Friday, August 10, 2012

Example: String De-Duplication

Question: How do I save space by eliminating duplicate values from a string column while still being able to SELECT those values whenever necessary?

Answer: One method is to store a single copy of each different string value in a separate table, and replace the string column in the original table with a pointer to the new table.

Sounds simple, right?

Well, it's not too bad, given some of the language features built in to SQL Anywhere. Here's an example of the original table before any changes are made, plus a simple query:
   blob                LONG VARCHAR NULL );

SELECT pkey, blob
  FROM t;
The blob column can vary wildly in length, from NULL, to the empty string '', to a few characters, to megabytes in size.

Here's the new table, designed to hold t.blob values that are moved into tblob.blob:
   hash_value          VARCHAR ( 64 ) NOT NULL,
   collision_counter   INTEGER NOT NULL,
   reference_count     BIGINT NOT NULL,
   blob                LONG VARCHAR NOT NULL,
   CONSTRAINT ukey UNIQUE ( hash_value, collision_counter ) );
  • The blob_key column is an artificial primary key 1, 2, 3, ... for the new table; this is where the "pointer to the new table" comes from.

  • The hash_value column is filled by applying SQL Anywhere's HASH() function to the long string in t.blob to create a much shorter but (almost?) perfect alternate version of t.blob. In other words, if two HASH() values are the same, then the two original strings are (probably) the same, and vice versa: if two HASH() values are different then the original strings are (probably) different.

  • The collision_counter column counts the number of times 0, 1, 2, ... that the same HASH() value was returned for different t.blob values. This value has remained zero during all the testing done for this article, but... who knows?

  • The reference_count column counts the number of times that separate copies of the same t.blob value were replaced by one row in tblob. This column is nice to have for testing, and it may even be needed in your application, but it does increase the overhead.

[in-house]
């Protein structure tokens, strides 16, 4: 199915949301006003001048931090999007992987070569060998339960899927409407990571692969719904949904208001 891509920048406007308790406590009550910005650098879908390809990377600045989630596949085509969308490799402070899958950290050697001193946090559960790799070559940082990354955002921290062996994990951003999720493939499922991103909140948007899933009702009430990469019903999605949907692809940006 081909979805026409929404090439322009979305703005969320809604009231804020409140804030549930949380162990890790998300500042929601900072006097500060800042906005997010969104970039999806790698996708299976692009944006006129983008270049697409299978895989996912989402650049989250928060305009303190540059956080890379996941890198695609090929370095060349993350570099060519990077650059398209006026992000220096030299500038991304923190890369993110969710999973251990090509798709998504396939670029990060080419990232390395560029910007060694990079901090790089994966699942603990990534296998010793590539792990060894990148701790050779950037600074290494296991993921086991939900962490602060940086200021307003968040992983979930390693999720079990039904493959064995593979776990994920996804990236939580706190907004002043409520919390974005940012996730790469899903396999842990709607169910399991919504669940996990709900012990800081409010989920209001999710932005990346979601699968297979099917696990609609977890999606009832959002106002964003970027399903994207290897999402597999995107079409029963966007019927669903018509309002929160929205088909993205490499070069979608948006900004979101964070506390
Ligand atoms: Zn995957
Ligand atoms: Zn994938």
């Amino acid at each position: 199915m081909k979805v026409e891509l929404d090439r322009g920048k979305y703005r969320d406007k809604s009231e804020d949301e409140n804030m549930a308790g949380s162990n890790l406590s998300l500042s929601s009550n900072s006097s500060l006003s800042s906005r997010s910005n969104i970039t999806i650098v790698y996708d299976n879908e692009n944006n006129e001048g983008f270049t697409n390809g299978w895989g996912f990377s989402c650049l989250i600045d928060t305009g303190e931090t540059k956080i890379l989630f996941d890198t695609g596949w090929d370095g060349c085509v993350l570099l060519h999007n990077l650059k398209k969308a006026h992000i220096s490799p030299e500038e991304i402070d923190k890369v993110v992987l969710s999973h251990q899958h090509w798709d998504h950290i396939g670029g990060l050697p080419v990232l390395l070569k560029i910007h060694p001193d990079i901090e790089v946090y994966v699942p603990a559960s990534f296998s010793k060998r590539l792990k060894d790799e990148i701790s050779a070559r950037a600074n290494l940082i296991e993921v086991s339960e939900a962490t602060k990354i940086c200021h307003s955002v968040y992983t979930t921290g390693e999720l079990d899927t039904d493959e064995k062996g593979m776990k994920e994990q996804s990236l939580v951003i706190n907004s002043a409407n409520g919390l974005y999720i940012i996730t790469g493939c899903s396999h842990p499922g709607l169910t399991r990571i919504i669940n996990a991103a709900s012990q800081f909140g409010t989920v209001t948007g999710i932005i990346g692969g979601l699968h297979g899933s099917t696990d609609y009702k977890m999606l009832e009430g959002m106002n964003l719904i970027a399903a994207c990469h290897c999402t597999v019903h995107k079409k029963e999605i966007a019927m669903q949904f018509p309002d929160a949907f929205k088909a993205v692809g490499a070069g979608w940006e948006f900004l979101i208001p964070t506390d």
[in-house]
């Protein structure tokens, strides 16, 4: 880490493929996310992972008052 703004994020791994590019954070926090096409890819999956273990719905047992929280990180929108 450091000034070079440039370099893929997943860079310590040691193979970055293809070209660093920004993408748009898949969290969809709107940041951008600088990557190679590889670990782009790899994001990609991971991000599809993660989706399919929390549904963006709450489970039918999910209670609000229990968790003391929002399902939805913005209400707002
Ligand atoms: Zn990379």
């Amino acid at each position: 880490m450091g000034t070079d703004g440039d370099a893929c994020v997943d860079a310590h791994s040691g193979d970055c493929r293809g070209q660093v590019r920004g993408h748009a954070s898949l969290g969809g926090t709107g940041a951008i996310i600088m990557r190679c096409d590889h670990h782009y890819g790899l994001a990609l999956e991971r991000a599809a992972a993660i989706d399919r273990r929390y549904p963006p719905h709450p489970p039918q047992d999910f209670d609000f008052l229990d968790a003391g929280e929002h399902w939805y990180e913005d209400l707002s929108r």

• The blob column is where the single copy goes, and it's NOT NULL because by the time anything is stored in tblob it's known to be longer than the threshold (e.g., 100 bytes).

  • The UNIQUE constraint is a performance optimization to help with the process that inserts new rows in tblob.
Here's what the original table and query look like now, with the t.blob value moved to tblob.blob for some rows and not others:
   blob_key            INTEGER NULL REFERENCES tblob ( blob_key ), 
   blob                LONG VARCHAR NULL );

SELECT t.pkey, COALESCE ( t.blob, tblob.blob ) AS blob
          ON t.blob_key = tblob.blob_key;
  • The LEFT OUTER JOIN matches each row in t with the corresponding row in tblob, if one exists. If no such row in tblob exists, that means the original blob value was too short to be moved, or it was NULL in the first place.

  • The COALESCE function call returns t.blob if it isn't NULL,

  • otherwise it returns tblob.blob if there was a matching row in tblob, or

  • if neither is true, it returns NULL.
In other words, only one of t.blob_key and t.blob can be non-NULL. Both columns can be NULL, however, which is what happens when the original blob value was NULL.

Here's a sample of code that shows how to INSERT rows into t and tblob, using as test data the blob column from another table called x:

DECLARE @match_found                       VARCHAR ( 1 );
DECLARE @hash_value                        VARCHAR ( 64 );
DECLARE @max_existing_collision_counter    INTEGER;
DECLARE @blob_key                          INTEGER;

outer_fetch_loop: FOR f_outer AS c_outer NO SCROLL CURSOR FOR
SELECT x.blob AS @blob
  FROM x

   IF LENGTH ( COALESCE ( @blob, '' ) ) > 100 THEN

      SET @match_found = 'N';

      SET @hash_value = HASH ( @blob, 'SHA256' );
      SET @max_existing_collision_counter = -1;